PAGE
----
A song that jabs at Republican vice presidential nominee Dan Quayle may be the hottest thing on some Salt Lake radio stations - even though it has been banned by the Indiana radio station that originally produced it.
Disc jockeys Bob Kevoian and Tom Griswold at WFBQ-FM in Indianapolis wrote "I Spent the War in Indiana" sung by Danny and the Quayles to the tune of "Back Home in Indiana." It makes fun of the controversy about Quayle joining the Indiana National Guard possibly to avoid combat in the Vietnam War.Utah radio stations such as KTKK (K-Talk) and KALL have aired the record and said listeners have been requesting replays ever since.
But back in Indiana, the song inspired more controversy than humor.
Griswold told the Deseret News, "We played it three times in four hours on Monday and the switchboard was deluged with negative calls. A camera crew came in, and pretty soon we were on the CBS Evening News and in headlines across the nation.
"But because of all the negative reaction, our boss pulled the song off the air." But the station has been conducting a call-in poll on whether it should start playing it again. "About 51 percent say we should, and 49 percent say we shouldn't."
Meanwhile, Griswold said stations around the nation have been requesting copies, and several radio networks have fed it to their affiliates.
Griswold said one of the first stations to get a copy of the song was K-Talk in Utah. Radio talk show host Joe Redburn had Griswold sing it live and a capella over the telephone.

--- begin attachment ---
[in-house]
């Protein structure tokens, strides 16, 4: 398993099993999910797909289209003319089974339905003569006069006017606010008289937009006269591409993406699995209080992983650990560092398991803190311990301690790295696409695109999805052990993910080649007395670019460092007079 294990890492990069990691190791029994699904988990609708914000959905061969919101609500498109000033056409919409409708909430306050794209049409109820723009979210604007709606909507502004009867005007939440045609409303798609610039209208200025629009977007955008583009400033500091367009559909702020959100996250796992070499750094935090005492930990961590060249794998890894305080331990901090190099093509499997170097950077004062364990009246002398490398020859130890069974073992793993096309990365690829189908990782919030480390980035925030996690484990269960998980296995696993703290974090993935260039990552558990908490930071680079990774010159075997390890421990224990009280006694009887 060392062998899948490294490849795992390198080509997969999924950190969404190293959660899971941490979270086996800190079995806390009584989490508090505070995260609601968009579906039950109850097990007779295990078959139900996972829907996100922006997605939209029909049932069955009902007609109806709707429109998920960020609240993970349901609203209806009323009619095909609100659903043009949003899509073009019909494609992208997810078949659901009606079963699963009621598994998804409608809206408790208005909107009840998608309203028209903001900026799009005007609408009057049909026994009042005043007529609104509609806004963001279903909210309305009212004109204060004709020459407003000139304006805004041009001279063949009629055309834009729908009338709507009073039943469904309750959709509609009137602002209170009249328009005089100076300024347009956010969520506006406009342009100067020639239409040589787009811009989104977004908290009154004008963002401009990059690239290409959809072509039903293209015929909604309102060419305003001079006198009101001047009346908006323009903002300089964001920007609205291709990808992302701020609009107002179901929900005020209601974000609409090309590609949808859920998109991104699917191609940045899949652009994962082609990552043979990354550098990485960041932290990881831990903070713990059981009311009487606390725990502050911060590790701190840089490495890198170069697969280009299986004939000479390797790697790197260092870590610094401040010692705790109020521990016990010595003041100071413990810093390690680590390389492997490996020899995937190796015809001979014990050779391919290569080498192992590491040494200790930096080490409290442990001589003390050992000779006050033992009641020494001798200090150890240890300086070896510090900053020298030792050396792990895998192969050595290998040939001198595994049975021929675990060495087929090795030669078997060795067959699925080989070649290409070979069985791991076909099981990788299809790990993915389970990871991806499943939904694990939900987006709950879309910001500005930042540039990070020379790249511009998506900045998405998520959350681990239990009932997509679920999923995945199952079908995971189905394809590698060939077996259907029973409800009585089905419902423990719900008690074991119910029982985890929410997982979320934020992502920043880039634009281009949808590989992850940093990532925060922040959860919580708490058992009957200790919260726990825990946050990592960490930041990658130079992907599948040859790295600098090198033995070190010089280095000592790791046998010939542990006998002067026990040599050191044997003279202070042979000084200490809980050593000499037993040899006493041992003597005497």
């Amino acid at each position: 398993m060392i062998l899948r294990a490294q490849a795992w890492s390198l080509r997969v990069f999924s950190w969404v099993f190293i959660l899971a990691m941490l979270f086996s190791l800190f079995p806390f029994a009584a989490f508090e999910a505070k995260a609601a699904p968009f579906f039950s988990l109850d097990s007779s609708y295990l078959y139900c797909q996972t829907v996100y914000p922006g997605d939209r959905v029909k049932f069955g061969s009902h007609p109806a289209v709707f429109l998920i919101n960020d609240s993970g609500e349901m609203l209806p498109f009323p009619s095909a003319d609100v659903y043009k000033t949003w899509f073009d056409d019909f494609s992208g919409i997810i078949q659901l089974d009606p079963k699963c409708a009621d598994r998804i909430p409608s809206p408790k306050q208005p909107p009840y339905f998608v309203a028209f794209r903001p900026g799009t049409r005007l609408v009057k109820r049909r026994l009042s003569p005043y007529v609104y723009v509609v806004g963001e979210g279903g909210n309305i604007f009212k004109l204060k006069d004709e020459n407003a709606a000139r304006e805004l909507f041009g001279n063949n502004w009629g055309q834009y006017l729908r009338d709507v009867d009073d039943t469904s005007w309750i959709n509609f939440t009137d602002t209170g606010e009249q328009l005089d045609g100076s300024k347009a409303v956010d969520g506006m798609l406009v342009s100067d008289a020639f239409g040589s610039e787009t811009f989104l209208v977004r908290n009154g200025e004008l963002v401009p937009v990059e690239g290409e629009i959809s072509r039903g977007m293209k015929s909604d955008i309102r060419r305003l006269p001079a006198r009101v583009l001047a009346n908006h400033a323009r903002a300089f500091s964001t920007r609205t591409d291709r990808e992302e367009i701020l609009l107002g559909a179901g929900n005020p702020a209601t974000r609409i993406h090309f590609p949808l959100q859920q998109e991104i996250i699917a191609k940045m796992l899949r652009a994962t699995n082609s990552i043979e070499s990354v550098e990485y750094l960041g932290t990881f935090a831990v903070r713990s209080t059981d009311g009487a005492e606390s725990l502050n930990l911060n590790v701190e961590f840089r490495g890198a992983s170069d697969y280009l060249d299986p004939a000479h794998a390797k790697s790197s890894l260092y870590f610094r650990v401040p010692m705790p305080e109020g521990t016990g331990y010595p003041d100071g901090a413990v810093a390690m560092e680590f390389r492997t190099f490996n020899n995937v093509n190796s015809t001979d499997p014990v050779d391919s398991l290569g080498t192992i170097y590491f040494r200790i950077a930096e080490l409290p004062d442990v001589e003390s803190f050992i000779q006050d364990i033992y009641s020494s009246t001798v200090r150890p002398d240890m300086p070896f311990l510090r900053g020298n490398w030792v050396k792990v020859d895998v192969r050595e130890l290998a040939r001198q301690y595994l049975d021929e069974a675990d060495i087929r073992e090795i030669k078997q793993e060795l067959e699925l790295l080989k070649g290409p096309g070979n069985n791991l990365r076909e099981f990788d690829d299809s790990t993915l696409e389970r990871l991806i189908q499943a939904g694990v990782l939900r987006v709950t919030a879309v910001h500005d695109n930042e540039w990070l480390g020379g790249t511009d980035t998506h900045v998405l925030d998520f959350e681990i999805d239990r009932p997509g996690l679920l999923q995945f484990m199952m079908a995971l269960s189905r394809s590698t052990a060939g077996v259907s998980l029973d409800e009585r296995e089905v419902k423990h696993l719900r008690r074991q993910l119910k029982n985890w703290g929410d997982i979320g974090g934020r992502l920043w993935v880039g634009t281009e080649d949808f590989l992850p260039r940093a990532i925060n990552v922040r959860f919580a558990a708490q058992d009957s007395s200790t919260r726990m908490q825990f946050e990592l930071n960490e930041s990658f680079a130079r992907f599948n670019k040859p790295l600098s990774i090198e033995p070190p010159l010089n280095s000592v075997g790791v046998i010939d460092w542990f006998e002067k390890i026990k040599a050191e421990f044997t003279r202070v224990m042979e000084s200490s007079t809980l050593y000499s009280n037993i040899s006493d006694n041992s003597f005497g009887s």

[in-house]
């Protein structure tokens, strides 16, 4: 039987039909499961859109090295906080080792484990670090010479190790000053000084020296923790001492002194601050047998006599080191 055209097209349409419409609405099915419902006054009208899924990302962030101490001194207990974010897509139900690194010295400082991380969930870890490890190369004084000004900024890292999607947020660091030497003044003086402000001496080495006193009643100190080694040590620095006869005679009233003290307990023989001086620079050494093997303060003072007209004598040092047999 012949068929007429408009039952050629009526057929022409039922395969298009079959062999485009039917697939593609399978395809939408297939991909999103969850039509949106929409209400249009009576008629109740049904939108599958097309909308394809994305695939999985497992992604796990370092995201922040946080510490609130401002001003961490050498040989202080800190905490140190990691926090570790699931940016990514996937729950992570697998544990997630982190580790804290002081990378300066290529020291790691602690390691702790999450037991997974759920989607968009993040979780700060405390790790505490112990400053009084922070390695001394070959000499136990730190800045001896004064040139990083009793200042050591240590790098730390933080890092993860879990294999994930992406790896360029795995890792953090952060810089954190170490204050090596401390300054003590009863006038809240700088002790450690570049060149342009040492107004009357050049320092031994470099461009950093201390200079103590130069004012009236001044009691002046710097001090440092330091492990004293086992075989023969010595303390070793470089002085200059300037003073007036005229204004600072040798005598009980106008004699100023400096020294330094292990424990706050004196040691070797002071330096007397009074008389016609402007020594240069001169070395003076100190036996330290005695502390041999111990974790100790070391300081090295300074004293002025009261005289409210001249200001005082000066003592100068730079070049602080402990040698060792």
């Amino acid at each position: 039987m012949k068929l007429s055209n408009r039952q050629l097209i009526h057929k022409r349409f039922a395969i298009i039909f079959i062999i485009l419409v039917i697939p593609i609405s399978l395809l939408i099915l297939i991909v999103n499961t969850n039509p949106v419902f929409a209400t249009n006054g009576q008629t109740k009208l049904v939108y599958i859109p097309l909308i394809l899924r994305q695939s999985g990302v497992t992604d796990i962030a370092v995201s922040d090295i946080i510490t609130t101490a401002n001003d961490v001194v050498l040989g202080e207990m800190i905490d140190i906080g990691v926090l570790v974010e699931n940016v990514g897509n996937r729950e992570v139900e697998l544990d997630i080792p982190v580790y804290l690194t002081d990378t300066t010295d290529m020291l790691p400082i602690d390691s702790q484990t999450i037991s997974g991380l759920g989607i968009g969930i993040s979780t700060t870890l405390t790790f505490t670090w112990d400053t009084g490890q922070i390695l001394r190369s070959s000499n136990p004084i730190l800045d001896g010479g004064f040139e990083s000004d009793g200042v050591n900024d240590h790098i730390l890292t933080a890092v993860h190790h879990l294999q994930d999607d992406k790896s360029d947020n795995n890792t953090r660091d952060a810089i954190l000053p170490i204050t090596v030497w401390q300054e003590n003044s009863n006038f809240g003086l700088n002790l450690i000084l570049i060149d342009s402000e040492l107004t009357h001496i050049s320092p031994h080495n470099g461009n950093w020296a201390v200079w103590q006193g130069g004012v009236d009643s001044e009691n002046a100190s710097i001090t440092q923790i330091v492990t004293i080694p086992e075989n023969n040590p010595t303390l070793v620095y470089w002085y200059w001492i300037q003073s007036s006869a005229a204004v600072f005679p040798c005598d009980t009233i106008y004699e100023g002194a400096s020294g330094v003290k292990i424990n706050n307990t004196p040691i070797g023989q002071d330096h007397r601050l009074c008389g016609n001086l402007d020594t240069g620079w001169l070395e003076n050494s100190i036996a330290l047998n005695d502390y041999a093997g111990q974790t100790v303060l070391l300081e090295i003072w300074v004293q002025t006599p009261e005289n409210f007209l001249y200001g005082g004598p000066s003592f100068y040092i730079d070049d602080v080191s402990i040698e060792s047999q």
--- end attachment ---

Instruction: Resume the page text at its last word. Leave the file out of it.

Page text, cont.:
Even though K-Talk is supposedly an all-talk radio station, Redburn said the switchboard has received dozens of inquiries about whether the song will be played again.
The song includes these lyrics:
The first verse is in first person: "I spent the war in Indiana. Getting shot was not for me. I never went to Nam. I never saw Saigon. I only watched it on TV.
"I spent the war in Indiana. I never saw a combat zone. While my buddies hid in foxholes dodging napalm, I was safe inside my Indiana home."
The next verse is in chorus: "He spent the war in Indiana, while his neighbors went to fight. He never did a hitch, `cause his daddy's rich. He was comfy and cozy at night."
First-person, again: "I spent the war in Indiana. To the Guard, I was on loan. And the only thing I killed were Hoosier weekends. I was safe inside my Indiana home."
Chorus: "He spent the war in Indiana in a summer camp platoon. He never had to fight, and now he's on the right, and he's singing a different tune."
The ending: "But the story isn't over. Now I want to be VP. And when we start the next war I'll be watching . . . from a bunker below Washington, D.C." Sounds of bomb blasts end the recording.